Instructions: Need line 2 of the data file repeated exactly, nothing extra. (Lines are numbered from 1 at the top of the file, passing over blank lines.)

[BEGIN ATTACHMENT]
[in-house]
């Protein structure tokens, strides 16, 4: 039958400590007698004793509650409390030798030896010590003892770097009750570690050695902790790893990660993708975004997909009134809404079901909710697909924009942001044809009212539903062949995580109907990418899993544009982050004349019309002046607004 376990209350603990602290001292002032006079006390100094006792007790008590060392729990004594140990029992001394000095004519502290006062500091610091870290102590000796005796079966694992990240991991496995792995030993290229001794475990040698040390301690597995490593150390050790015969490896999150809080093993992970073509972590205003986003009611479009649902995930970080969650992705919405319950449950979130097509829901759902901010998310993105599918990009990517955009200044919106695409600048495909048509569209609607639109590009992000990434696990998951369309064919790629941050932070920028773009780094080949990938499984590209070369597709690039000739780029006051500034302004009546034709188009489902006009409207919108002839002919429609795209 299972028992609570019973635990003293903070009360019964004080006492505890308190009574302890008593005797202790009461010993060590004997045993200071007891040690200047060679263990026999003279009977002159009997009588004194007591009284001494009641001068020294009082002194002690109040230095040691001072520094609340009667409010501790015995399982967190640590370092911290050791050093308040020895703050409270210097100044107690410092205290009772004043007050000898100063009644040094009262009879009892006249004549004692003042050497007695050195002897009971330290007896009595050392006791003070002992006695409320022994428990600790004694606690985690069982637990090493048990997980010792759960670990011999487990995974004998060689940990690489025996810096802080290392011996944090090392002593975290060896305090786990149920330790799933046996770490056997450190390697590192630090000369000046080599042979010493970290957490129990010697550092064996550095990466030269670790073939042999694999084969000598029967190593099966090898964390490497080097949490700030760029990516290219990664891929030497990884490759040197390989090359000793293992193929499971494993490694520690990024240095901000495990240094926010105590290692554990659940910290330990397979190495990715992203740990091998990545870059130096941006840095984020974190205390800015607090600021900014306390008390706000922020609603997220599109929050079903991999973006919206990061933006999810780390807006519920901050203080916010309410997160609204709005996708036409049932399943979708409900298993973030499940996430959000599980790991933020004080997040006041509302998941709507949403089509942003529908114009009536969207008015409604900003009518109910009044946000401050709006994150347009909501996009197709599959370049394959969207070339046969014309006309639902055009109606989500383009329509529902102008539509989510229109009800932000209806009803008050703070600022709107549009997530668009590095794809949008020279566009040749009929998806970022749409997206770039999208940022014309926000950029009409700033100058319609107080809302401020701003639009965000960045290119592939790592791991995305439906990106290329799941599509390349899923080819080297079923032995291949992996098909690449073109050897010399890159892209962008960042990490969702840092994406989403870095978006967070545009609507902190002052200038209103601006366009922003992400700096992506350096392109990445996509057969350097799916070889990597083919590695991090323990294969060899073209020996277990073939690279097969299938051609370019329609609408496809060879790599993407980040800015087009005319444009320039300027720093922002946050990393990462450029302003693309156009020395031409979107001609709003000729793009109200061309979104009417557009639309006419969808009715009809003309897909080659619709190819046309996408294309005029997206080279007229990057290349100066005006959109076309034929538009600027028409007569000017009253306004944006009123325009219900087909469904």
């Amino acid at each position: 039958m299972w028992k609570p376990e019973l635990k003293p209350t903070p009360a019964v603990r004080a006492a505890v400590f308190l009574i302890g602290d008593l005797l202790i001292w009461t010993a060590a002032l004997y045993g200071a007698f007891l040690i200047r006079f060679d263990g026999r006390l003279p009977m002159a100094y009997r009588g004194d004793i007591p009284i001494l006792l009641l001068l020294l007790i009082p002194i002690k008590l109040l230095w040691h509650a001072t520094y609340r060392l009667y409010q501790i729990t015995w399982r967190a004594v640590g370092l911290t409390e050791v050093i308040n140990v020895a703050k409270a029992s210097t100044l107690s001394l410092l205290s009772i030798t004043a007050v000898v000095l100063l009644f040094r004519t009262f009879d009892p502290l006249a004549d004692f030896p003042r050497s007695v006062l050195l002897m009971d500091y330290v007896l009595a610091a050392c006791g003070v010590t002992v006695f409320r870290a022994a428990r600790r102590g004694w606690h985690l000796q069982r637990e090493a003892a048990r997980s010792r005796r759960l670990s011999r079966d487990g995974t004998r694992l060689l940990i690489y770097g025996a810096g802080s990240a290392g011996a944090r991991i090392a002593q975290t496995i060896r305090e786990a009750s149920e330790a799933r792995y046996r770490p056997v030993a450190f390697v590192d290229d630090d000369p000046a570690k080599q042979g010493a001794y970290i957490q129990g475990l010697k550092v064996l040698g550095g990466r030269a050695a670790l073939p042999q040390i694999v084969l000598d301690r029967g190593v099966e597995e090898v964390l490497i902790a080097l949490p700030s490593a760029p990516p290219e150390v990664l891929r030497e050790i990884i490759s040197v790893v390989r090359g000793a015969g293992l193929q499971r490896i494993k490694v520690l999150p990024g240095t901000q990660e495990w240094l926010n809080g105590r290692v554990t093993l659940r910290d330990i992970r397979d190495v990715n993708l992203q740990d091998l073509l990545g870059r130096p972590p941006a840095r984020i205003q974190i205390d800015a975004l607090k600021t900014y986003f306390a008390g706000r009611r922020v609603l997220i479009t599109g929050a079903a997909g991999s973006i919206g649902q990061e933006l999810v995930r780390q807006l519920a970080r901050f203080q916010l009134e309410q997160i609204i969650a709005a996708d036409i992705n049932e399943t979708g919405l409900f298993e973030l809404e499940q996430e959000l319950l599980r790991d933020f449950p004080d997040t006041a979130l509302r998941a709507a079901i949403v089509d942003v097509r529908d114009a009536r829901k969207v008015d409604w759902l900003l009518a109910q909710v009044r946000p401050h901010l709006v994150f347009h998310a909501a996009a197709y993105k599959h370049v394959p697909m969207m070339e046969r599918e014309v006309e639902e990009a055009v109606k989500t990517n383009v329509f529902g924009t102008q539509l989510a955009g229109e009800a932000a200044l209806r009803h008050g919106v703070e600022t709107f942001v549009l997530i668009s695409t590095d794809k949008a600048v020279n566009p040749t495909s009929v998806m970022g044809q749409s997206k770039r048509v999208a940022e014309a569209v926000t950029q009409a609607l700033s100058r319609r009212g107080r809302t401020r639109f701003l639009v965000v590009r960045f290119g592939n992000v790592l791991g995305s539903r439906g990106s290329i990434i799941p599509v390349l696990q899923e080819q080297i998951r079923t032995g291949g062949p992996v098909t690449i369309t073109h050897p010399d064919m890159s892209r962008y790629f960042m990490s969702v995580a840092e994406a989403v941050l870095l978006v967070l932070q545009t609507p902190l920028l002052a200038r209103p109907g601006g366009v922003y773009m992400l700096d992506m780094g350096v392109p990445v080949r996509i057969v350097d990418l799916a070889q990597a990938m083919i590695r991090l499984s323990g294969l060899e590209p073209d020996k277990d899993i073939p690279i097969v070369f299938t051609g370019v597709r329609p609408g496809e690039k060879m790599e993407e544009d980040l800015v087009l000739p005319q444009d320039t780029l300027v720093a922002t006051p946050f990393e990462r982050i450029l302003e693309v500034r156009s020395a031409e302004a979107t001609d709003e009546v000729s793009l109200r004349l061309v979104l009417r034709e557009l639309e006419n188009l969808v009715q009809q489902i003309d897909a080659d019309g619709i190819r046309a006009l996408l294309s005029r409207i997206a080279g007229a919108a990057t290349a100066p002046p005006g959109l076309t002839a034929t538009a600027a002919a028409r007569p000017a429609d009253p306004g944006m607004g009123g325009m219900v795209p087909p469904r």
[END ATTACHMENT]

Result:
């Protein structure tokens, strides 16, 4: 039958400590007698004793509650409390030798030896010590003892770097009750570690050695902790790893990660993708975004997909009134809404079901909710697909924009942001044809009212539903062949995580109907990418899993544009982050004349019309002046607004 376990209350603990602290001292002032006079006390100094006792007790008590060392729990004594140990029992001394000095004519502290006062500091610091870290102590000796005796079966694992990240991991496995792995030993290229001794475990040698040390301690597995490593150390050790015969490896999150809080093993992970073509972590205003986003009611479009649902995930970080969650992705919405319950449950979130097509829901759902901010998310993105599918990009990517955009200044919106695409600048495909048509569209609607639109590009992000990434696990998951369309064919790629941050932070920028773009780094080949990938499984590209070369597709690039000739780029006051500034302004009546034709188009489902006009409207919108002839002919429609795209 299972028992609570019973635990003293903070009360019964004080006492505890308190009574302890008593005797202790009461010993060590004997045993200071007891040690200047060679263990026999003279009977002159009997009588004194007591009284001494009641001068020294009082002194002690109040230095040691001072520094609340009667409010501790015995399982967190640590370092911290050791050093308040020895703050409270210097100044107690410092205290009772004043007050000898100063009644040094009262009879009892006249004549004692003042050497007695050195002897009971330290007896009595050392006791003070002992006695409320022994428990600790004694606690985690069982637990090493048990997980010792759960670990011999487990995974004998060689940990690489025996810096802080290392011996944090090392002593975290060896305090786990149920330790799933046996770490056997450190390697590192630090000369000046080599042979010493970290957490129990010697550092064996550095990466030269670790073939042999694999084969000598029967190593099966090898964390490497080097949490700030760029990516290219990664891929030497990884490759040197390989090359000793293992193929499971494993490694520690990024240095901000495990240094926010105590290692554990659940910290330990397979190495990715992203740990091998990545870059130096941006840095984020974190205390800015607090600021900014306390008390706000922020609603997220599109929050079903991999973006919206990061933006999810780390807006519920901050203080916010309410997160609204709005996708036409049932399943979708409900298993973030499940996430959000599980790991933020004080997040006041509302998941709507949403089509942003529908114009009536969207008015409604900003009518109910009044946000401050709006994150347009909501996009197709599959370049394959969207070339046969014309006309639902055009109606989500383009329509529902102008539509989510229109009800932000209806009803008050703070600022709107549009997530668009590095794809949008020279566009040749009929998806970022749409997206770039999208940022014309926000950029009409700033100058319609107080809302401020701003639009965000960045290119592939790592791991995305439906990106290329799941599509390349899923080819080297079923032995291949992996098909690449073109050897010399890159892209962008960042990490969702840092994406989403870095978006967070545009609507902190002052200038209103601006366009922003992400700096992506350096392109990445996509057969350097799916070889990597083919590695991090323990294969060899073209020996277990073939690279097969299938051609370019329609609408496809060879790599993407980040800015087009005319444009320039300027720093922002946050990393990462450029302003693309156009020395031409979107001609709003000729793009109200061309979104009417557009639309006419969808009715009809003309897909080659619709190819046309996408294309005029997206080279007229990057290349100066005006959109076309034929538009600027028409007569000017009253306004944006009123325009219900087909469904």